Anyway… at the end of the month, we will be taking a trip to three different countries. Hopefully, we won’t get sick. But if we do get sick, at least that particular cherry will be popped. Hopefully, we will survive. I do feel for the hostile lady. She probably isn’t really as mean as she seems. She’s just tired of this shit, as are we all, and being ordered to be “nice”, “kind”, and “compassionate” by a sanctimonious stranger is annoying. She probably just wants to be left alone, yet wants to communicate that to the masses, who feel compelled to respond to her. And I feel for the other ladies who are concerned and want to be helpers– or influencers– or whatever. However, they probably ought to get clued in on the fact that most people really don’t give a hoot anymore. Being empathic and kind is good… but don’t expect to change hearts and minds that are resolutely made up… and fed up.

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communication, complaints, Military, rants, social media

“Educate yourself!” Most of us would be wise to follow our own advice…

The featured photo is a meme that was posted by a popular veteran’s page on Facebook.

Happy President’s Day, everybody. We had a boring weekend at home, as is par for the course in these pandemic times. In ordinary times, we would have gone away for the weekend, but I’m actually glad we didn’t do that. The weather has been downright crappy. This weekend was cold, windy, and rainy. There was some sun on Saturday, but the temperatures weren’t very pleasant. And since Germany still has COVID measures going on, that makes me not want to go out. I don’t enjoy being indoors with a FFP2 mask strapped to my face and people watching my every move to make sure I follow the rules.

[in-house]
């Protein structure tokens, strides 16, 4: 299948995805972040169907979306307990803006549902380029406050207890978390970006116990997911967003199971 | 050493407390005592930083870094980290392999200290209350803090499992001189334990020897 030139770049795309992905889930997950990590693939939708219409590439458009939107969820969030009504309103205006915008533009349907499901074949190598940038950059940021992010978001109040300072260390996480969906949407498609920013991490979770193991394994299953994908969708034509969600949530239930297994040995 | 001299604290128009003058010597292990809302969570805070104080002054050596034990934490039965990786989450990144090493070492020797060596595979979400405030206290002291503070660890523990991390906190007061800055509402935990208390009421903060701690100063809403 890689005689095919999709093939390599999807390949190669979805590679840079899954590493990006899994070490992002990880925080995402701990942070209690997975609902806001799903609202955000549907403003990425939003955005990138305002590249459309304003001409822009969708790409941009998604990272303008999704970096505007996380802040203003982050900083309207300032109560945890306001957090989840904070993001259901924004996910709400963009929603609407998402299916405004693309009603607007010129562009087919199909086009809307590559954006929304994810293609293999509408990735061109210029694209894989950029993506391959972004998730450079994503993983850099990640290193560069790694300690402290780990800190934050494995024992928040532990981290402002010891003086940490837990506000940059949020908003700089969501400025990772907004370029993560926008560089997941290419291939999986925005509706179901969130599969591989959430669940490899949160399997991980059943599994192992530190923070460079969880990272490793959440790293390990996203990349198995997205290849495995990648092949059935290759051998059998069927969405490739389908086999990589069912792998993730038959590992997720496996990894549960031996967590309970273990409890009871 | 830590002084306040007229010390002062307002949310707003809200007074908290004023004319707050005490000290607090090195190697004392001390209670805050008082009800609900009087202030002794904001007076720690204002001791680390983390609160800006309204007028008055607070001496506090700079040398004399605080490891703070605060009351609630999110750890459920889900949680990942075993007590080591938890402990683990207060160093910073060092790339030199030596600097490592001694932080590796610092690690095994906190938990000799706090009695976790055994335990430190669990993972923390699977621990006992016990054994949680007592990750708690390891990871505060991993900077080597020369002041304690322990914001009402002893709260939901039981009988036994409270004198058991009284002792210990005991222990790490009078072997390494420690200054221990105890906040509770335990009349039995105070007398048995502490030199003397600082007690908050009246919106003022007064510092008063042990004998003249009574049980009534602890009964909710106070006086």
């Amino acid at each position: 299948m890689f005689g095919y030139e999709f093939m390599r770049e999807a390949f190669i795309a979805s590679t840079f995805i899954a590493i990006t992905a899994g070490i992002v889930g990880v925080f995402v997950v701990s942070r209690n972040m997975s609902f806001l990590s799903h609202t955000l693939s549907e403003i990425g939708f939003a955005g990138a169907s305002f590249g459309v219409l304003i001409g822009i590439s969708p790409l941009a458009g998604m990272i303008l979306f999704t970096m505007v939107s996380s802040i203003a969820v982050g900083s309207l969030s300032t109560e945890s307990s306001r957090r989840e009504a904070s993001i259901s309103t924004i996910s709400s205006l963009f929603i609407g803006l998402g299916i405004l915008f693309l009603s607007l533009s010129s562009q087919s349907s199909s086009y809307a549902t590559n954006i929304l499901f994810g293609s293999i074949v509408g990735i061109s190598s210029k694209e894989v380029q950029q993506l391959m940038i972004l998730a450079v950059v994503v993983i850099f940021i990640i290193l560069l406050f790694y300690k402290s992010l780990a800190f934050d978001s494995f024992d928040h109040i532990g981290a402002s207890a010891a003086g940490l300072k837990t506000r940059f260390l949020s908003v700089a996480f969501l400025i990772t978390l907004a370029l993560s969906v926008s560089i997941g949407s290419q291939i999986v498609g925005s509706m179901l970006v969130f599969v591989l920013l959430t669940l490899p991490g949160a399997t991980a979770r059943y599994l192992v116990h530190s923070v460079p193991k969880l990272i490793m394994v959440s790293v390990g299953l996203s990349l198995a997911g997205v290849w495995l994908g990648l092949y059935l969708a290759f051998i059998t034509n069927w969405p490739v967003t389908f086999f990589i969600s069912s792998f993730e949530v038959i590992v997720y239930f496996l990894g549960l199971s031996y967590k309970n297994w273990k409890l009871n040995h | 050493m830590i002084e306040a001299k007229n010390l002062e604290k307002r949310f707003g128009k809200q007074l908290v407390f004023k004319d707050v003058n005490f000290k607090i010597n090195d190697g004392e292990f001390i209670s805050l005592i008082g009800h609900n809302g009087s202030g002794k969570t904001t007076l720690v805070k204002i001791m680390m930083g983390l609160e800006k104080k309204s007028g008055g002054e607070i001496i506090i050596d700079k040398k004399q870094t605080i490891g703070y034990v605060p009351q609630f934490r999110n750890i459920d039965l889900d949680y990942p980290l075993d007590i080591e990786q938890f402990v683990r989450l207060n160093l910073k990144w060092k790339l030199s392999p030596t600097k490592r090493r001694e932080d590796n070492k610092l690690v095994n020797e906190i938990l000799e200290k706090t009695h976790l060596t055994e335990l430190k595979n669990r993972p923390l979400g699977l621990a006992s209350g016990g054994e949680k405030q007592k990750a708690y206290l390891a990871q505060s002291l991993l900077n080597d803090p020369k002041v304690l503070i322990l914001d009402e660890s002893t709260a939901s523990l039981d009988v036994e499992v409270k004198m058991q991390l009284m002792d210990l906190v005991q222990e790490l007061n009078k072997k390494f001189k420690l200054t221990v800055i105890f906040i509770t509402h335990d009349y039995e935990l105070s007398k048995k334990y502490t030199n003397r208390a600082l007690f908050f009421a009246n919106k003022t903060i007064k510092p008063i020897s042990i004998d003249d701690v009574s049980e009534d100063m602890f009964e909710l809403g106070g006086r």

Does that sound paranoid? It probably does… but this is an attitude I’ve noticed over the past couple of years. People are watching. I generally do follow the rules, but I don’t like the feeling of being surveilled by strangers. My desire to go out and see the world isn’t strong enough to deal with that kind of scrutiny, so I just stay home.

I spent several hours yesterday creating a new “AM Gold” playlist for my music library. I downloaded quite a number of albums and spent some money I probably shouldn’t have. But, as I mentioned in the first paragraph of this post, ordinarily we would have gone out of town and spent the money anyway. We will be taking a trip next week to see our dentist in Stuttgart, then we’ll go spend the weekend in France. Hopefully, the weather will be somewhat better for that. I hope the COVID rules will be less onerous in France, too, but I’m not holding my breath.

We’ve come to a turning point in the pandemic, as was inevitable when this shitshow started in March 2020. Even cautious Germans are discussing dropping some of the rules. As of March 20, which would mark the second anniversary of the plague, most COVID restrictions are set to be rescinded. Masks are still going to be required, which I know makes a lot of people happy because they feel safer when people wear masks. If you’ve been reading my blog, you know I hate the masks with a passion and will be delighted to see them go. But I generally follow the rules, so all I do is complain and avoid being in situations where masks are needed. Other people are much bolder about their rebellion, which sometimes leads to trouble.

Yesterday, I noticed a thread on Wil Wheaton’s Facebook page. He wrote a very kind and caring post about how he hopes those who haven’t been vaccinated will get the shot(s), because pretty soon, it will be every person for themselves. I appreciated Wil’s thoughts on this. I think he’s reasonable and well-informed.

I wish all famous people were this decent.